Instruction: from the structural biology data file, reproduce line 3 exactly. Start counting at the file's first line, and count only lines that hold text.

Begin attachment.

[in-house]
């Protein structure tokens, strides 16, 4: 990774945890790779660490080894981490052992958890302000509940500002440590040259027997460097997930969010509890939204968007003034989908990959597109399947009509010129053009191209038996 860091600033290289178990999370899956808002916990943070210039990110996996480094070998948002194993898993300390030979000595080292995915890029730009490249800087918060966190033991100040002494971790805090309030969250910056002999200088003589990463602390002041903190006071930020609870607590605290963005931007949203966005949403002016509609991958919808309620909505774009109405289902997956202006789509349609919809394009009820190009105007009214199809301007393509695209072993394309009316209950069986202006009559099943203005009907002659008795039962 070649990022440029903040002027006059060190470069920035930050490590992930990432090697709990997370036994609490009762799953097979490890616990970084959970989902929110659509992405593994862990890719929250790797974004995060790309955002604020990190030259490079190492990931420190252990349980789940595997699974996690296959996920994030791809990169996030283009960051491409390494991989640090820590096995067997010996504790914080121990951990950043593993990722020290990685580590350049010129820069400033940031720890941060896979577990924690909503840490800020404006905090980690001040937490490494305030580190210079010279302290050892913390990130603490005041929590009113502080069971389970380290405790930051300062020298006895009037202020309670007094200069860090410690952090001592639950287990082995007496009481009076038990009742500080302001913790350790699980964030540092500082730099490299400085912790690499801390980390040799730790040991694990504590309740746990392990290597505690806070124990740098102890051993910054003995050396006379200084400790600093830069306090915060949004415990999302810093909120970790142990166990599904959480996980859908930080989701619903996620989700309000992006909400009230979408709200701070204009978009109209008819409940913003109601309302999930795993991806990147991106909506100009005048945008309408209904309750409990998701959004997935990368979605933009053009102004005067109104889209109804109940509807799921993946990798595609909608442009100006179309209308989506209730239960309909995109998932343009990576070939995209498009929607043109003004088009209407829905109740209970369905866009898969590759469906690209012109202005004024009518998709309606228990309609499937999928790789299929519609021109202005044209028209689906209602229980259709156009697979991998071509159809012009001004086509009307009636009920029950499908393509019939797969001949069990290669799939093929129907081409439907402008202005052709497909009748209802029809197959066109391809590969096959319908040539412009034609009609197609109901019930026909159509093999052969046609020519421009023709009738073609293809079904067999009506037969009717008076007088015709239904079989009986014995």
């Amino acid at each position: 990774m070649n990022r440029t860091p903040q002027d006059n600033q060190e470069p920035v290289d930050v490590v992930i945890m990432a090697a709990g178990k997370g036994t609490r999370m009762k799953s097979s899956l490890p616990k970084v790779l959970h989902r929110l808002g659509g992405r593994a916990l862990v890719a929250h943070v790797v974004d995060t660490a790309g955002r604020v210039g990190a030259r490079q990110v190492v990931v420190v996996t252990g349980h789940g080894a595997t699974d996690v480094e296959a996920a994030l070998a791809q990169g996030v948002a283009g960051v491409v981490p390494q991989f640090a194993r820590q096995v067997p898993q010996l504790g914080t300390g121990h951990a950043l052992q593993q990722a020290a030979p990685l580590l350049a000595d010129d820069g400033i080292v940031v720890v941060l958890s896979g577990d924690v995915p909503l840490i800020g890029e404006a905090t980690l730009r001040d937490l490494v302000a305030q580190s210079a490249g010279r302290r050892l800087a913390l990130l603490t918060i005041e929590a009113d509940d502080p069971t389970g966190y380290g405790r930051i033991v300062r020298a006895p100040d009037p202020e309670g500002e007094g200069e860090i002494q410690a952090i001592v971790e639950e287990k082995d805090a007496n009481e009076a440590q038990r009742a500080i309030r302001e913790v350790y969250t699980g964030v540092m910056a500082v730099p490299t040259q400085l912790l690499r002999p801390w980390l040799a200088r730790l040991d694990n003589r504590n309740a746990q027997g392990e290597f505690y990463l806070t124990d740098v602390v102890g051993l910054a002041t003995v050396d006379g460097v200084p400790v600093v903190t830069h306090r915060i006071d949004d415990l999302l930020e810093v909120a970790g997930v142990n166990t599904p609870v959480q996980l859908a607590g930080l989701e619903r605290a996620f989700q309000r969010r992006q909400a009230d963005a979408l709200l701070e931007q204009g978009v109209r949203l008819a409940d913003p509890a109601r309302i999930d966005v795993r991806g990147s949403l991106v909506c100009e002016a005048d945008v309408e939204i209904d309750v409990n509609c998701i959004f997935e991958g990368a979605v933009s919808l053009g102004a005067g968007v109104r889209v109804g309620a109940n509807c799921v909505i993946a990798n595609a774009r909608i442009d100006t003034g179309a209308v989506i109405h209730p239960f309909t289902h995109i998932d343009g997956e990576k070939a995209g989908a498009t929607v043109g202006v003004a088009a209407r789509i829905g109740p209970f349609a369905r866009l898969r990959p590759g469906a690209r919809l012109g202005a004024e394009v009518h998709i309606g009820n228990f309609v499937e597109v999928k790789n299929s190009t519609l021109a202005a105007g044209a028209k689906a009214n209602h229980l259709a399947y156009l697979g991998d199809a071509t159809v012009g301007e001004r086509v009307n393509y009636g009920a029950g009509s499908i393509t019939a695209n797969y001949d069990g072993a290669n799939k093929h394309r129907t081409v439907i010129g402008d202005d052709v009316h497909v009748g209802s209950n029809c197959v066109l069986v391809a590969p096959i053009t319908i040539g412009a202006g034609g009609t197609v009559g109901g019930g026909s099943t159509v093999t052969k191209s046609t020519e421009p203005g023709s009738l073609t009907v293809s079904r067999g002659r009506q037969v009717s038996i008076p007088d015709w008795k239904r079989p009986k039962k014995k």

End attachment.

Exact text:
């Amino acid at each position: 990774m070649n990022r440029t860091p903040q002027d006059n600033q060190e470069p920035v290289d930050v490590v992930i945890m990432a090697a709990g178990k997370g036994t609490r999370m009762k799953s097979s899956l490890p616990k970084v790779l959970h989902r929110l808002g659509g992405r593994a916990l862990v890719a929250h943070v790797v974004d995060t660490a790309g955002r604020v210039g990190a030259r490079q990110v190492v990931v420190v996996t252990g349980h789940g080894a595997t699974d996690v480094e296959a996920a994030l070998a791809q990169g996030v948002a283009g960051v491409v981490p390494q991989f640090a194993r820590q096995v067997p898993q010996l504790g914080t300390g121990h951990a950043l052992q593993q990722a020290a030979p990685l580590l350049a000595d010129d820069g400033i080292v940031v720890v941060l958890s896979g577990d924690v995915p909503l840490i800020g890029e404006a905090t980690l730009r001040d937490l490494v302000a305030q580190s210079a490249g010279r302290r050892l800087a913390l990130l603490t918060i005041e929590a009113d509940d502080p069971t389970g966190y380290g405790r930051i033991v300062r020298a006895p100040d009037p202020e309670g500002e007094g200069e860090i002494q410690a952090i001592v971790e639950e287990k082995d805090a007496n009481e009076a440590q038990r009742a500080i309030r302001e913790v350790y969250t699980g964030v540092m910056a500082v730099p490299t040259q400085l912790l690499r002999p801390w980390l040799a200088r730790l040991d694990n003589r504590n309740a746990q027997g392990e290597f505690y990463l806070t124990d740098v602390v102890g051993l910054a002041t003995v050396d006379g460097v200084p400790v600093v903190t830069h306090r915060i006071d949004d415990l999302l930020e810093v909120a970790g997930v142990n166990t599904p609870v959480q996980l859908a607590g930080l989701e619903r605290a996620f989700q309000r969010r992006q909400a009230d963005a979408l709200l701070e931007q204009g978009v109209r949203l008819a409940d913003p509890a109601r309302i999930d966005v795993r991806g990147s949403l991106v909506c100009e002016a005048d945008v309408e939204i209904d309750v409990n509609c998701i959004f997935e991958g990368a979605v933009s919808l053009g102004a005067g968007v109104r889209v109804g309620a109940n509807c799921v909505i993946a990798n595609a774009r909608i442009d100006t003034g179309a209308v989506i109405h209730p239960f309909t289902h995109i998932d343009g997956e990576k070939a995209g989908a498009t929607v043109g202006v003004a088009a209407r789509i829905g109740p209970f349609a369905r866009l898969r990959p590759g469906a690209r919809l012109g202005a004024e394009v009518h998709i309606g009820n228990f309609v499937e597109v999928k790789n299929s190009t519609l021109a202005a105007g044209a028209k689906a009214n209602h229980l259709a399947y156009l697979g991998d199809a071509t159809v012009g301007e001004r086509v009307n393509y009636g009920a029950g009509s499908i393509t019939a695209n797969y001949d069990g072993a290669n799939k093929h394309r129907t081409v439907i010129g402008d202005d052709v009316h497909v009748g209802s209950n029809c197959v066109l069986v391809a590969p096959i053009t319908i040539g412009a202006g034609g009609t197609v009559g109901g019930g026909s099943t159509v093999t052969k191209s046609t020519e421009p203005g023709s009738l073609t009907v293809s079904r067999g002659r009506q037969v009717s038996i008076p007088d015709w008795k239904r079989p009986k039962k014995k």